That’s the first line in the abstract describing an academic study released in May titled: “Financing dies in darkness? The impact of newspaper closures on public finance.”
Study authors are Pengjie Gao from the University of Notre Dame; Chang Lee from the University of Illinois at Chicago; and Dermot Murphy from the University of Illinois at Chicago.
Their research cites a number of other studies about the importance of local newspapers in keeping watch on governmental agencies as they build to additional conclusions: that after a newspaper closes in a community, municipal borrowing costs rise, government wage rates rise, the number of government employees rises, and closely related, tax dollars paid by citizens rise.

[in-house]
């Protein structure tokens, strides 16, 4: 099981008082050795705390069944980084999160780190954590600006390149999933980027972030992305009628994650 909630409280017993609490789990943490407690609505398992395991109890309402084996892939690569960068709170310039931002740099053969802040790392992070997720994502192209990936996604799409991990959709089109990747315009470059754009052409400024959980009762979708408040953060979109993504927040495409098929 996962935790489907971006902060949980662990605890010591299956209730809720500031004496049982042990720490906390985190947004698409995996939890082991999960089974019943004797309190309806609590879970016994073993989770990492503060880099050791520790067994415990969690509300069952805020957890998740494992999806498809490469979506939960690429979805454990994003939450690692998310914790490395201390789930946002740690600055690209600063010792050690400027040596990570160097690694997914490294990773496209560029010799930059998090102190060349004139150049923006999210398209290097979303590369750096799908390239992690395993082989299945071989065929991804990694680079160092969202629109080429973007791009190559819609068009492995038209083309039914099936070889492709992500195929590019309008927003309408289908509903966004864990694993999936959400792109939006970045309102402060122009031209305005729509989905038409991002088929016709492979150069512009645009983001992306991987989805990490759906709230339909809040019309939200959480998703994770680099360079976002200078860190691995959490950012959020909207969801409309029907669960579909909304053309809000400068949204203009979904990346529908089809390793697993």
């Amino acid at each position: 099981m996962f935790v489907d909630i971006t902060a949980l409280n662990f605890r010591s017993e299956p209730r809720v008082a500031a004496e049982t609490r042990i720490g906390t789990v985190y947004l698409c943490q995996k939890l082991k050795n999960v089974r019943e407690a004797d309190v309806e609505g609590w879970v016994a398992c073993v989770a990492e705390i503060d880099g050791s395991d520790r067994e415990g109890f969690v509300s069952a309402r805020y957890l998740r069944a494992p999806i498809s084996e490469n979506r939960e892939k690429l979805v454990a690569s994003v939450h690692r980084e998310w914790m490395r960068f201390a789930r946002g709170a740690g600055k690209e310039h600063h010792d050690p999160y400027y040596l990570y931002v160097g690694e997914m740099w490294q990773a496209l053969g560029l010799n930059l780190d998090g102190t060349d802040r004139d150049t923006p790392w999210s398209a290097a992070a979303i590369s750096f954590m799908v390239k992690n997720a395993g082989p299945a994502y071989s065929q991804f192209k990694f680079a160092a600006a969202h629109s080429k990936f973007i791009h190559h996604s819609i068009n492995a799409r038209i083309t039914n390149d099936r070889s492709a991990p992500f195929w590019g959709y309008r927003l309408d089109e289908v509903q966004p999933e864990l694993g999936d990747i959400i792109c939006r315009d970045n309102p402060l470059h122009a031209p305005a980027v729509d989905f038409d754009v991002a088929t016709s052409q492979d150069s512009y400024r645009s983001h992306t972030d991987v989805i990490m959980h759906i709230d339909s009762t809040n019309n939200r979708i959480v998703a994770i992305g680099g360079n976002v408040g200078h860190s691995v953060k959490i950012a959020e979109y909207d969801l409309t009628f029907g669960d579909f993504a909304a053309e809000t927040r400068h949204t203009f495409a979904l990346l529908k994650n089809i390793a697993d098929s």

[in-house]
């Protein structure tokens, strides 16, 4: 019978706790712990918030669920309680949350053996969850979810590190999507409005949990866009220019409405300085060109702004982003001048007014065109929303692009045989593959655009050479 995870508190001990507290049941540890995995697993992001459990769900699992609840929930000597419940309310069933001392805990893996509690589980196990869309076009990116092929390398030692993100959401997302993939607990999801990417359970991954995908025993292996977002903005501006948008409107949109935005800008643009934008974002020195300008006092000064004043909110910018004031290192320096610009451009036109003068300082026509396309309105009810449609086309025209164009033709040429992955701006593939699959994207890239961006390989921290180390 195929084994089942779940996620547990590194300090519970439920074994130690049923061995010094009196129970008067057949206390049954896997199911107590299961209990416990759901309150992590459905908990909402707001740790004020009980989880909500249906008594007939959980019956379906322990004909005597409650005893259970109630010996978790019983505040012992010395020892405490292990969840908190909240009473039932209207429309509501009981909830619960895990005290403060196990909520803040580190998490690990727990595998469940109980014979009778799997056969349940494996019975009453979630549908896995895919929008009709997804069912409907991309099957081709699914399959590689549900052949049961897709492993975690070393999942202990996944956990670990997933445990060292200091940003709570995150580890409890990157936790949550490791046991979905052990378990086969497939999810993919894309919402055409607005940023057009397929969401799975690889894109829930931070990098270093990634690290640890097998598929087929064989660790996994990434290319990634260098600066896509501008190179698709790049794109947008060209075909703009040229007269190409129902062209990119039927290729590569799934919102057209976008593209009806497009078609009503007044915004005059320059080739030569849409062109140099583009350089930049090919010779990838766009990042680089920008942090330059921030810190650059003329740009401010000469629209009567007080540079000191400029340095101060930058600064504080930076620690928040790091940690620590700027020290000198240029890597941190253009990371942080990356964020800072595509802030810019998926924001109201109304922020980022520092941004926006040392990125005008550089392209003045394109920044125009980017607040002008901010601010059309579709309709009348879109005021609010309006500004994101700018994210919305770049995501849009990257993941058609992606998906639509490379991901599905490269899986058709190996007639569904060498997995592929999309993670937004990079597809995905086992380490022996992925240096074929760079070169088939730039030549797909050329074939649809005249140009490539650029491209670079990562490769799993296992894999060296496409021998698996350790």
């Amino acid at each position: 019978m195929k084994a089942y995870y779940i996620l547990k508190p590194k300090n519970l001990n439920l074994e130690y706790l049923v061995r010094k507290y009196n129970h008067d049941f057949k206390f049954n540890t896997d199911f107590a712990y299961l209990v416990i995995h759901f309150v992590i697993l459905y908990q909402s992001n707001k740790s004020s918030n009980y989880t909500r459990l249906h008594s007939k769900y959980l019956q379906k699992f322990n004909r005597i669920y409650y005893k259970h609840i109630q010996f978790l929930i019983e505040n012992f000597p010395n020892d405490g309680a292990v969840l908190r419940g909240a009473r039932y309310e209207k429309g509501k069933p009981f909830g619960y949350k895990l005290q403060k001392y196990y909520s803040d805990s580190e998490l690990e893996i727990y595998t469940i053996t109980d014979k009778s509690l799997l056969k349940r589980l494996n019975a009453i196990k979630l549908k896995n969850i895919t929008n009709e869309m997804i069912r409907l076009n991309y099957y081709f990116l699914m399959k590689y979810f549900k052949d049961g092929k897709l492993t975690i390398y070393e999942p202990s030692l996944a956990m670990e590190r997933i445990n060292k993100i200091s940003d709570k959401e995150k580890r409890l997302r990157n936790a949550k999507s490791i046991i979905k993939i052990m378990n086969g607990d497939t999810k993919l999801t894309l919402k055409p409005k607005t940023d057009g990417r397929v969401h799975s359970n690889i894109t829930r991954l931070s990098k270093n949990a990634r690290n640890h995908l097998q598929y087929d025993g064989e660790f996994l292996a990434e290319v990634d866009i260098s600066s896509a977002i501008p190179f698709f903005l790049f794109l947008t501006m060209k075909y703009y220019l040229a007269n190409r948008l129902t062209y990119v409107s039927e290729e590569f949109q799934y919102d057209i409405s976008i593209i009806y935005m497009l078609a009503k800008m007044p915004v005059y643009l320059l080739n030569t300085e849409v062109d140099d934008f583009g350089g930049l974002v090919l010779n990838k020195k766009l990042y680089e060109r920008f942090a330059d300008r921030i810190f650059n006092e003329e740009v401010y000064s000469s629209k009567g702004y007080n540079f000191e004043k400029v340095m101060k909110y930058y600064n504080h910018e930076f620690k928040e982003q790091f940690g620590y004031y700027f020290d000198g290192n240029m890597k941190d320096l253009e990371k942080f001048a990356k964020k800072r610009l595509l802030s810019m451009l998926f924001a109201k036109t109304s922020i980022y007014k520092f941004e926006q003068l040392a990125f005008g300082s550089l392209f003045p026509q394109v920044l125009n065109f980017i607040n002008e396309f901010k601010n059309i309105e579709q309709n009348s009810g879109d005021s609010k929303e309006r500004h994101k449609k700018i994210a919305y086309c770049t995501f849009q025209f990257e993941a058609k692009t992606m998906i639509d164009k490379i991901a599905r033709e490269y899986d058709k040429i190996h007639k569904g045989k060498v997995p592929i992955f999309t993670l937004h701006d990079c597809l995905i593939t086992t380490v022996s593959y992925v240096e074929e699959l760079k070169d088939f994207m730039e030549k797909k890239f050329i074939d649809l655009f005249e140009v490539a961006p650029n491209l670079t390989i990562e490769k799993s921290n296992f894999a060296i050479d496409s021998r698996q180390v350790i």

The work of Gao, Lee and Murphy make a case that you should be happy to hear that. The study illustrates the value we and other local newspapers provide a community by watching over the actions of governmental units.
The introduction to the paper quotes a Federal Communication Commission report from 2011 that suggests what can happen when local news coverage erodes:
“… in many communities, we now face a shortage of local, professional accountability reporting. This is likely to lead to the kinds of problems that are, not surprisingly, associated with a lack of accountability — more government waste, more local corruption, less effective schools and other serious community…